As we highlight on the opening leather page, leather goods are one of the oldest known commodities made. MCR Safety has been supplying leather gloves to multiple industries since the 1970s. Initially operating as Memphis Glove, today, companies recognize us only as MCR Safety. Since 1988, MCR Safety has been manufacturing our own high-quality, cut-n-sew leather work gloves that protect the hands of workers across multiple industries. Today, with the recent expansion of NXG Intelligent Manufacturing, one of our most distinguishing qualities is that we directly manufacture over 2/3 of all gloves we offer!
Our knowledge as a manufacturer helps us evaluate leather sources of supply to assure reliable quality and competitive pricing. With leather work gloves, this is especially important as the market is influenced by demand from industries such as automotive, furniture, sports, and apparel. Other factors, such as the cost to raise beef cattle, grazing conditions, drought, and people’s overall consumption of beef, also affect the price of hides. With our knowledge of production costs, we have been able to better evaluate other leather glove vendors for sourcing many of our economy leather glove work styles.
So, how do you make leather work gloves? There are three stages to manufacturing leather, with a multitude of sub-stages involved during the process. Here is a quick look into the world of leather manufacturing.
1. Raw material sourcing - Hides are sourced
All the steps involved up until dyeing, which takes around 16 hours to complete.
2. Soaking - Hides are soaked for 24 hours to remove salt.
3. Liming - leather hides are immersed in an alkali solution; liming opens up the hide, eliminating unnecessary oils and greases.
4. Flaying and Fleshing - removes excess properties from the flesh side.
5. Splitting - the outer layer of the hide is split into multiple layers.
6. Tanning - is a process that involves tannin, the agent that displaces water from the leather hides and cements the fibers together. Making raw hides into leather involves chromium salts and sulphate that make the leather soft. At this point, the hide is referred to as a blue hide.
The Greeks are attributed with creating the first tanning formulas by harnessing certain tree barks and leaves soaked in water to preserve the leather.
The first chrome tanning process was developed in 1184, with the introduction of the tanning drum.
7. Sammiering - presses the water out of the hides.
8. Shaving and Trimming - removal of leather hide parts, such as outer edges.
9. Dyeing - leather hides are put into a large drum and then tumbled, allowing the dye to penetrate the leather fibers.
The steps outlined below involve enhancing the physical properties of the leather.
10. Dying - requires specific climate conditions; otherwise, hides are damaged.
11. Staking - improves softness and feel of leather.
12. Dry Milling - hides are tumbled in rotating drums to soften or enhance the grain.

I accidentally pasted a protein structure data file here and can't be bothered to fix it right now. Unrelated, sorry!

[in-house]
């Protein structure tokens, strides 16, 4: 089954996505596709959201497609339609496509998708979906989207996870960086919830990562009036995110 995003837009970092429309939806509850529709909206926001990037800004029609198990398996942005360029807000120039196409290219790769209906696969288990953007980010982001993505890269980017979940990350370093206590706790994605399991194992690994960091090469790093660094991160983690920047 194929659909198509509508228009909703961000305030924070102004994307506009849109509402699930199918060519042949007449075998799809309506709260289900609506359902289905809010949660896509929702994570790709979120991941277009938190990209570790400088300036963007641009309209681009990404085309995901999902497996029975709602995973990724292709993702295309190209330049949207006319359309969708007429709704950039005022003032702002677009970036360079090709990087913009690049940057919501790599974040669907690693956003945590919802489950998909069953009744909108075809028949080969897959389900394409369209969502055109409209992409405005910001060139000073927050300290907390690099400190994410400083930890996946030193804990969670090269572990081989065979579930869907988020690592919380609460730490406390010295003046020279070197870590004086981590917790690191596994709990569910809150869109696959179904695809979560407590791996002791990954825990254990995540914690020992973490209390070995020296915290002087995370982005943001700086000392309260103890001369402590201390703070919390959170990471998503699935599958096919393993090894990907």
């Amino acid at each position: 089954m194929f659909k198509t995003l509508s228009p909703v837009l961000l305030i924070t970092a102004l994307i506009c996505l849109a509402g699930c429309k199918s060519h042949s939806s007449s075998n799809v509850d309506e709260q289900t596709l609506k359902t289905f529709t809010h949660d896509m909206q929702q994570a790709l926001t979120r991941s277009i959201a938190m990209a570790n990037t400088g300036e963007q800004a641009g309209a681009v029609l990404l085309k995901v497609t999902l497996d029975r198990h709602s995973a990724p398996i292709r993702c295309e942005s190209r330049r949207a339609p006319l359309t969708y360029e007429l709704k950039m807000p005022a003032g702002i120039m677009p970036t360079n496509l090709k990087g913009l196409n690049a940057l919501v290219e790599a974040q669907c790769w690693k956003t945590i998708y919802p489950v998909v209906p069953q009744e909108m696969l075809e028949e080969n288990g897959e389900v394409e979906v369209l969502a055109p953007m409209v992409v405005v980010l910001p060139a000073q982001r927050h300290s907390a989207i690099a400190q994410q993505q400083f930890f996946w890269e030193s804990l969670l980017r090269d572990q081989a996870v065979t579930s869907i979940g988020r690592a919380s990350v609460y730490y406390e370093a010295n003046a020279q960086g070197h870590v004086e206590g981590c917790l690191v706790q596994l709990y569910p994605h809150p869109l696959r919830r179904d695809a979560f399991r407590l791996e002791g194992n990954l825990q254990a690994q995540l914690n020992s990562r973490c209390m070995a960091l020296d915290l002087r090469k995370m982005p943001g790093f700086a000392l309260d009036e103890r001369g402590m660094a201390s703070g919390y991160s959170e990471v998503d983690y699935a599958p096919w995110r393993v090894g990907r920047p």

13. Buffing - hides are run through a machine with an abrasive cylinder designed to remove the top surface.
14. Finishing - improves color and abrasion resistance.
15. Quality hide selections – hides are graded based on scars and flaws.
16. Pressing, Plating, and Printing – add carving and logos to hides.
17. Trimming – excess areas of leather are trimmed up.
18. Packing – final leather raw materials are stored before manufacturing gloves.
What we’ve covered above is only the necessary stages involved with manufacturing leather. Now begins the leather glove manufacturing stage. Glove manufacturing requires great sewing skills and is extremely labor-intensive.
Leather Glove Processing
Each sewer has a specific sewing operation, adding one component in an assembly process until the glove is completely constructed inside out.
1. All glove components are die cut with the use of hydraulic stamping machines.
2. A visual grading process of the components is performed to ensure greater consistency of color and cosmetic appearance.
3. The last component to be added is our cuffing material.
4. Gloves must now be turned right side out.
5. Another visual inspection is performed before packaging.
NXG Gloves worn by an auto mechanic
MCR Safety became the exclusive manufacturer for Summit Breeze® FR technology in many of its garments. Workers requiring flame-resistance will be supported by the coolest FR products on the market. You can view more about this technology on our Summit Breeze® Technology page.
We also directly manufacture welding apparel, t-shirts, and vests at our Mexico operations.
Workers are cutting fabric for welding garments.
Last but not least, MCR Safety manufactures safety glasses in directly-owned operating facilities. In 2019, MCR Safety upgraded its eyewear manufacturing facility to produce the first-ever UV-AF eyewear incorporating highly efficient, environmentally-friendly product equipment.
Consistent quality was, and remains, the foundation for MCR Safety. Our logo, which incorporates Max, represents the three core products of MCR Manufacturing as each head represents one of the pillars of products that make up MCR Safety. Max means protection.